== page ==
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A hierarchical study of macroinvertebrate recolonization of disturbed patches along a longitudinal gradient in a prairie river
- JOHNSON, S.L., VAUGHN, C.C.
- Freshwater biology 1995 v.34 no.3 pp. 531-540
- Pyralidae, Simuliidae, Trichoptera, community structure, macroinvertebrates, prairies, rivers, sandstone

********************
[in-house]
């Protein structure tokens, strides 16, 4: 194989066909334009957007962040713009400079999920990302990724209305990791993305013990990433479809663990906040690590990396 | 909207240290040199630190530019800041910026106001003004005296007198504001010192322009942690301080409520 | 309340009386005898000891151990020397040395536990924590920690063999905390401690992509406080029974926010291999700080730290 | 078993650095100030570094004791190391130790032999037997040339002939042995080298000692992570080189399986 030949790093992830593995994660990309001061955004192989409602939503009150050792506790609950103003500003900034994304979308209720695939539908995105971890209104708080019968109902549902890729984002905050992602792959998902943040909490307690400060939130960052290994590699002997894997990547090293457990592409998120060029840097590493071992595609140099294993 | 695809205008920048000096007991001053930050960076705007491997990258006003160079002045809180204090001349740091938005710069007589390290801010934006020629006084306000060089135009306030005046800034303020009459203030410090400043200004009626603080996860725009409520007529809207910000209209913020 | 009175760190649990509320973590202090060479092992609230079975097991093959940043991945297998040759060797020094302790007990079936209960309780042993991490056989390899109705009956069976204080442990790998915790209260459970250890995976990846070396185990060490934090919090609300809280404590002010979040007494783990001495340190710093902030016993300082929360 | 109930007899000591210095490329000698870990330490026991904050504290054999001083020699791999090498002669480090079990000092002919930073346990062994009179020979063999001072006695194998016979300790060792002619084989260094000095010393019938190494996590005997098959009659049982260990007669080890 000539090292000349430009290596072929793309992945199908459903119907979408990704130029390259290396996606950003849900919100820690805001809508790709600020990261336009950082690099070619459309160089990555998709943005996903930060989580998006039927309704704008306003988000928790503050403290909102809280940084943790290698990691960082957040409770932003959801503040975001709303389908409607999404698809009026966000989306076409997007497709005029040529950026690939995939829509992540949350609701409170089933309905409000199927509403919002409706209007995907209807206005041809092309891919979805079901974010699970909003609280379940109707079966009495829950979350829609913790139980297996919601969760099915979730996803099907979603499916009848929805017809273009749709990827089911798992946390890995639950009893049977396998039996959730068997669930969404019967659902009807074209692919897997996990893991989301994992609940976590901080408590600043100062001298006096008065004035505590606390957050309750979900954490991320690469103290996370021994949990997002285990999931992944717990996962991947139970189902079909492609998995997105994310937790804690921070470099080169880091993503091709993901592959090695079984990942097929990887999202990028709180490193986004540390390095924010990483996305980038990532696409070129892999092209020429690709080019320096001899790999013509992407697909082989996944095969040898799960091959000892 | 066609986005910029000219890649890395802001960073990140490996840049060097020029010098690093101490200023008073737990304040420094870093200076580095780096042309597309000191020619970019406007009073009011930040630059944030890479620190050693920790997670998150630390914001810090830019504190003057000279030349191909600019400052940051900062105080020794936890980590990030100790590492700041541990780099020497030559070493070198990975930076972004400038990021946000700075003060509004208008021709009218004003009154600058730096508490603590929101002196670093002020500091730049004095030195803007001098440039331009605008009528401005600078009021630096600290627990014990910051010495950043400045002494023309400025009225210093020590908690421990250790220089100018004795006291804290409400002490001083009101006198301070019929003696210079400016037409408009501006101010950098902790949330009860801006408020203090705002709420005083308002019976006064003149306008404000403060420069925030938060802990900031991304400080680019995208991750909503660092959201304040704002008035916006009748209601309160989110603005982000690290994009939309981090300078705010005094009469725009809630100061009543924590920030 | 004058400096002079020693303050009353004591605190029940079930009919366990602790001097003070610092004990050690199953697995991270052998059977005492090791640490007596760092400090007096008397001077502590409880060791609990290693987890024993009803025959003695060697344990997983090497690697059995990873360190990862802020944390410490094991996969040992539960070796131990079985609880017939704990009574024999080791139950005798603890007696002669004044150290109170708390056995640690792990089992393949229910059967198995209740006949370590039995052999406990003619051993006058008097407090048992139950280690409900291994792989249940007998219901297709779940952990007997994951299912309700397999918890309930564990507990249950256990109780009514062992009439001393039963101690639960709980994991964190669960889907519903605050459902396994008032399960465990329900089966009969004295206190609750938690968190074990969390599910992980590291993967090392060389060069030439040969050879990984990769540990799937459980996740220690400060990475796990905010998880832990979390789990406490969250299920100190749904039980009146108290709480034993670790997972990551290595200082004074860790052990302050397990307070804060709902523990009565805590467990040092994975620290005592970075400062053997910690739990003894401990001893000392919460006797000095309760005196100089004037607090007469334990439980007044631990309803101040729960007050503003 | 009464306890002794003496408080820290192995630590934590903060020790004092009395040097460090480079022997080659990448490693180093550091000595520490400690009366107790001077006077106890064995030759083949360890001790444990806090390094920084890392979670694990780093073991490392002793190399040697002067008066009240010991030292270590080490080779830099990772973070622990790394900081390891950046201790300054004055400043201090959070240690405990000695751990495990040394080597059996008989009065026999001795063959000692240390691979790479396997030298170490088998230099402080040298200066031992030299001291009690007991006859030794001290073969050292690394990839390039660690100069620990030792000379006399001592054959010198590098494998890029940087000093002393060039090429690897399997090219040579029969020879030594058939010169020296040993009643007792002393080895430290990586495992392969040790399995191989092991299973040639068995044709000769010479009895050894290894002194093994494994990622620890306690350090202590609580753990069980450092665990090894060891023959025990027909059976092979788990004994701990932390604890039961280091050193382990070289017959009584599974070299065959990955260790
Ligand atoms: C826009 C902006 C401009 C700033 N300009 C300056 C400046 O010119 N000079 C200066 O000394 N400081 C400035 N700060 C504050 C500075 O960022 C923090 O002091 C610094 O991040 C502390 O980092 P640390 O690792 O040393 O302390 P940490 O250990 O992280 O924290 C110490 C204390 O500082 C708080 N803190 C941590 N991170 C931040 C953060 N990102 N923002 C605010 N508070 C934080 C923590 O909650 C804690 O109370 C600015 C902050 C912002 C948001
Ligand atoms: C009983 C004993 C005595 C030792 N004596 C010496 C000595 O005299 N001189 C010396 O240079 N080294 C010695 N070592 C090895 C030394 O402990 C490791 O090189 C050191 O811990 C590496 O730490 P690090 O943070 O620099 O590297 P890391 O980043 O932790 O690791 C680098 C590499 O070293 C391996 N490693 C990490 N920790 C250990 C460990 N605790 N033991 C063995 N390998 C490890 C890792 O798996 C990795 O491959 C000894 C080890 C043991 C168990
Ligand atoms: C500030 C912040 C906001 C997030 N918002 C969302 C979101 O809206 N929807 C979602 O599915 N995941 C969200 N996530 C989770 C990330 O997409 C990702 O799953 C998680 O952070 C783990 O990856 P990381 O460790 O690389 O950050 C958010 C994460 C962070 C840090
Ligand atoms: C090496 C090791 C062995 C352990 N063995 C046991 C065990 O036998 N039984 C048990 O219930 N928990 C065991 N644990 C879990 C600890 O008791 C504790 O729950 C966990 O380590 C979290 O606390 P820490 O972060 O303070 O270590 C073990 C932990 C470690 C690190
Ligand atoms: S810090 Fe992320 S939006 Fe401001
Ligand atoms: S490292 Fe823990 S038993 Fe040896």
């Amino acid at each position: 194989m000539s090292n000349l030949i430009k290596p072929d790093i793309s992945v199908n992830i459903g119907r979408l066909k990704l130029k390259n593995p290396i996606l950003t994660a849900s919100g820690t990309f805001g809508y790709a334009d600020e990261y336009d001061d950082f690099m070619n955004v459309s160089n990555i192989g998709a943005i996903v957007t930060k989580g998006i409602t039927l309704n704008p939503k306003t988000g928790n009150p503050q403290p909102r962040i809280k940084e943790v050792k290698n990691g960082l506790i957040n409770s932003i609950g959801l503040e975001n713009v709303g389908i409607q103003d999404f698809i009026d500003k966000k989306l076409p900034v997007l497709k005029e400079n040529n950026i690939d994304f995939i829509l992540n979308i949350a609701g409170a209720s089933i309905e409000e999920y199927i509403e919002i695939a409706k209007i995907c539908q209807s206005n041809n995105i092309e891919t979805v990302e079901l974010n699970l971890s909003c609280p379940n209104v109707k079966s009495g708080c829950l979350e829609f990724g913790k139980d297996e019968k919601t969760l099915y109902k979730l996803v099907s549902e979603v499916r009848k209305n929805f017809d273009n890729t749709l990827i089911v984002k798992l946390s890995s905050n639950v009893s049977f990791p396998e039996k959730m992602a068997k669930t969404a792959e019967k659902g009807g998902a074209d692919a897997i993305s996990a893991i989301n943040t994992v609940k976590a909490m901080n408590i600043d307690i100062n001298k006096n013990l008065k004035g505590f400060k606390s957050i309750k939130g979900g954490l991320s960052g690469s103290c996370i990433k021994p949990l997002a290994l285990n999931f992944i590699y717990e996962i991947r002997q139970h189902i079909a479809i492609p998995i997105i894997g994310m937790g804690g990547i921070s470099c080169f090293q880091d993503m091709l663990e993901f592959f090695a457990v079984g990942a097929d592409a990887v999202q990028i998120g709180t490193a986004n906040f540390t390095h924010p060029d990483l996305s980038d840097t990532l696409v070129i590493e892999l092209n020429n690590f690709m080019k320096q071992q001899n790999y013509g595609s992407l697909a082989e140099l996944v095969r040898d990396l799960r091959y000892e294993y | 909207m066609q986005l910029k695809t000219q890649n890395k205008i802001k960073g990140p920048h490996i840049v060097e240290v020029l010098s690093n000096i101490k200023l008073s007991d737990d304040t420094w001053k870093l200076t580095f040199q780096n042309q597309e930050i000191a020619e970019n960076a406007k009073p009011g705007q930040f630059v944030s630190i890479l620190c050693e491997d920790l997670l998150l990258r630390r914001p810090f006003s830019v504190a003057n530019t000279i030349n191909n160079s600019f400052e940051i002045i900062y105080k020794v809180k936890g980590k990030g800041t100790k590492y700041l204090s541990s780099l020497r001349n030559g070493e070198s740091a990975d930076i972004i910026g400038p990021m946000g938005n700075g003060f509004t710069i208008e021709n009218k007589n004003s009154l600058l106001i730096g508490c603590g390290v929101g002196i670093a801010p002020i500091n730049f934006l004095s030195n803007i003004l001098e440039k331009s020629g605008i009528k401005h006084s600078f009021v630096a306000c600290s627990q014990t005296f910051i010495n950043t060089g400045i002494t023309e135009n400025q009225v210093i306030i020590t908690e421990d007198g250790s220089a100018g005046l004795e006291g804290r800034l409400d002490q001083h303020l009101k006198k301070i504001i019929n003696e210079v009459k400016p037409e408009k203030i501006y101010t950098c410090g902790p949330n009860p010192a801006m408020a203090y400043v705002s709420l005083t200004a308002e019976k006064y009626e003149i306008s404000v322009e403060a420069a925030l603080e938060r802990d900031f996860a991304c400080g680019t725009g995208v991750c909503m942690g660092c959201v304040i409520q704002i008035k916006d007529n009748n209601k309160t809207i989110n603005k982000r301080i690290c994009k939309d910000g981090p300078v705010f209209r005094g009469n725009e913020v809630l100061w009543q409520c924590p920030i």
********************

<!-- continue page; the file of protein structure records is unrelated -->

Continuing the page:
- 1. Macroinvertebrate densities and community composition were examined at three spatial scales after substratum disturbance; among reaches along a longitudinal gradient, within reaches and within plots. Reaches consisted of sandstone outcrops that were separated by approximately 2 km of highly mobile sandy silt substratum. 2. Substrata were disturbed by scraping sandstone plots (0.3 Â± 0.3 m). Bodyâsized depressions created by Trichoptera in the sandstone were removed along with the upper 5 mm of sandstone, resulting in areas of newly exposed, smooth sandstone. 3. The spatial scale of examination determined whether patterns of macroinvertebrate distribution and densities were discernible. Initially there were no significant differences in community composition or total densities among reaches or among upstream/ downstream locations within reaches. Following substratum disturbance and 30 days recolonizarion, total macroinvertebrate densities did not differ significantly between undisturbed plots and disturbed plots. However, densities of Petrophilia (Pyralidae: Lepidoptera) differed along the longitudinal gradient and the Simuliidae had its highest density in the upstream reach. Significant differences were found in total macroinvertebrate densities between the upstream and the downstream halves of disturbed plots, with higher densities occurring in the downstream portions. 4. Recolonized plots had similar macroinvertebrate densities and community composition to undisturbed plots, suggesting that the stream community was highly resilient.